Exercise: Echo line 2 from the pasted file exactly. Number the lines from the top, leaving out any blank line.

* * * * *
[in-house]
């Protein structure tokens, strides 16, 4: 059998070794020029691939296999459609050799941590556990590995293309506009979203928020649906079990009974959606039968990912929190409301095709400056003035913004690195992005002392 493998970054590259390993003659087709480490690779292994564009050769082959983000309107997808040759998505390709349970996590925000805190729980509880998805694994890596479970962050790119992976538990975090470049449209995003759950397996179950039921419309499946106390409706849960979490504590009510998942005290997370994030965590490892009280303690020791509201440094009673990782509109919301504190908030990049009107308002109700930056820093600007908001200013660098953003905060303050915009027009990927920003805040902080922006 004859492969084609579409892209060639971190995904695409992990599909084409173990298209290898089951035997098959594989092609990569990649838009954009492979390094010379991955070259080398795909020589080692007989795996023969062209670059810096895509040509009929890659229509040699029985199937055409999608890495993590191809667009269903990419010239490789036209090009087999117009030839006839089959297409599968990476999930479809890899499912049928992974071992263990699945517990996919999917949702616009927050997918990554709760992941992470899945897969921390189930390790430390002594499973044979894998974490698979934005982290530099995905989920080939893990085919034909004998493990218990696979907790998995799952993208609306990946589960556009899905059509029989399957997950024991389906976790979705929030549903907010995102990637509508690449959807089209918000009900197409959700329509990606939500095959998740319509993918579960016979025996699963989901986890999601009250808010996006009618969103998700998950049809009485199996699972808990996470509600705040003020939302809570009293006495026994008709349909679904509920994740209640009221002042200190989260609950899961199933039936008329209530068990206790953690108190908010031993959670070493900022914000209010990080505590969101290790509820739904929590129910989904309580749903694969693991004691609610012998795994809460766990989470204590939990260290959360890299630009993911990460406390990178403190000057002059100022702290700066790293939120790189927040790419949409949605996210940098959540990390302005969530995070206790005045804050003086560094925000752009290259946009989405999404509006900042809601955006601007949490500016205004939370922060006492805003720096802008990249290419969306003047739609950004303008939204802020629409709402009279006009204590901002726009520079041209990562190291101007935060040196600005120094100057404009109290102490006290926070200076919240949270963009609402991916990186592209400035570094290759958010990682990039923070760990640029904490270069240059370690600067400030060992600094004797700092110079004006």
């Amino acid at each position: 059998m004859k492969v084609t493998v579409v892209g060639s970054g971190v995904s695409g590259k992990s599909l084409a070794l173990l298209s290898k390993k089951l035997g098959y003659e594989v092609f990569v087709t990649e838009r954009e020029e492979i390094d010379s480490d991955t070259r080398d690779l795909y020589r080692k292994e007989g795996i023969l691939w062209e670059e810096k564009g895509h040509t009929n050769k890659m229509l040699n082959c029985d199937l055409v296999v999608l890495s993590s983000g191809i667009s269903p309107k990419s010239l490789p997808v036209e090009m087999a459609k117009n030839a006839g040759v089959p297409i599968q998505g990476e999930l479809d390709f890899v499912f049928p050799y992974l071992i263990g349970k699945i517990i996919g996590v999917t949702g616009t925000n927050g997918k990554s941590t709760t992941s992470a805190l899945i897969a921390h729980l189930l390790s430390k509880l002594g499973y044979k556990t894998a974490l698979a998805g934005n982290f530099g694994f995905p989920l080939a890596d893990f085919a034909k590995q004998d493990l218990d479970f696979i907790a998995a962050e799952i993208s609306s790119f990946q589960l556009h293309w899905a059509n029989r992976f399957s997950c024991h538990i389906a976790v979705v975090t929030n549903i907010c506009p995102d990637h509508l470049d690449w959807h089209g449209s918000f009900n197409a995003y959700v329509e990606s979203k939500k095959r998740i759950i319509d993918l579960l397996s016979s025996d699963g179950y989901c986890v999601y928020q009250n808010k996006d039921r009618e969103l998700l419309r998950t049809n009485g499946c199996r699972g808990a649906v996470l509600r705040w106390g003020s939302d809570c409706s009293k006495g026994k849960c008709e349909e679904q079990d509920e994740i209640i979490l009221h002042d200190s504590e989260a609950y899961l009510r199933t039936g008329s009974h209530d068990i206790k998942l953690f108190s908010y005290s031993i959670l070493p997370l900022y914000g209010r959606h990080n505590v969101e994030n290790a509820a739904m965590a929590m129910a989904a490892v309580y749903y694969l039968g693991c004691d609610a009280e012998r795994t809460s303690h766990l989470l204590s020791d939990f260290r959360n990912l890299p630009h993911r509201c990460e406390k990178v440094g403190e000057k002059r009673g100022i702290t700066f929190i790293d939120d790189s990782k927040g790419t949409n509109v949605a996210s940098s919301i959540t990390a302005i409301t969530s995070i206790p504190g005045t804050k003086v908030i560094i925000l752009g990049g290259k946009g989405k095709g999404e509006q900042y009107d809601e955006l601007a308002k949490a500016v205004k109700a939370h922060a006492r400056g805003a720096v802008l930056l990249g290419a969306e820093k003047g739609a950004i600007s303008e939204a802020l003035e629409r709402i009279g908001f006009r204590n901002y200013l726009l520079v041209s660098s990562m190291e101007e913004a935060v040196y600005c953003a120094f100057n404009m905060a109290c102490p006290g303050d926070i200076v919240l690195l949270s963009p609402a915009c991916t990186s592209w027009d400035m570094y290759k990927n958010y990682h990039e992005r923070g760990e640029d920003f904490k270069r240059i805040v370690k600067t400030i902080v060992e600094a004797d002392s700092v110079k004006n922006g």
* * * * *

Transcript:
């Protein structure tokens, strides 16, 4: 059998070794020029691939296999459609050799941590556990590995293309506009979203928020649906079990009974959606039968990912929190409301095709400056003035913004690195992005002392 493998970054590259390993003659087709480490690779292994564009050769082959983000309107997808040759998505390709349970996590925000805190729980509880998805694994890596479970962050790119992976538990975090470049449209995003759950397996179950039921419309499946106390409706849960979490504590009510998942005290997370994030965590490892009280303690020791509201440094009673990782509109919301504190908030990049009107308002109700930056820093600007908001200013660098953003905060303050915009027009990927920003805040902080922006 004859492969084609579409892209060639971190995904695409992990599909084409173990298209290898089951035997098959594989092609990569990649838009954009492979390094010379991955070259080398795909020589080692007989795996023969062209670059810096895509040509009929890659229509040699029985199937055409999608890495993590191809667009269903990419010239490789036209090009087999117009030839006839089959297409599968990476999930479809890899499912049928992974071992263990699945517990996919999917949702616009927050997918990554709760992941992470899945897969921390189930390790430390002594499973044979894998974490698979934005982290530099995905989920080939893990085919034909004998493990218990696979907790998995799952993208609306990946589960556009899905059509029989399957997950024991389906976790979705929030549903907010995102990637509508690449959807089209918000009900197409959700329509990606939500095959998740319509993918579960016979025996699963989901986890999601009250808010996006009618969103998700998950049809009485199996699972808990996470509600705040003020939302809570009293006495026994008709349909679904509920994740209640009221002042200190989260609950899961199933039936008329209530068990206790953690108190908010031993959670070493900022914000209010990080505590969101290790509820739904929590129910989904309580749903694969693991004691609610012998795994809460766990989470204590939990260290959360890299630009993911990460406390990178403190000057002059100022702290700066790293939120790189927040790419949409949605996210940098959540990390302005969530995070206790005045804050003086560094925000752009290259946009989405999404509006900042809601955006601007949490500016205004939370922060006492805003720096802008990249290419969306003047739609950004303008939204802020629409709402009279006009204590901002726009520079041209990562190291101007935060040196600005120094100057404009109290102490006290926070200076919240949270963009609402991916990186592209400035570094290759958010990682990039923070760990640029904490270069240059370690600067400030060992600094004797700092110079004006």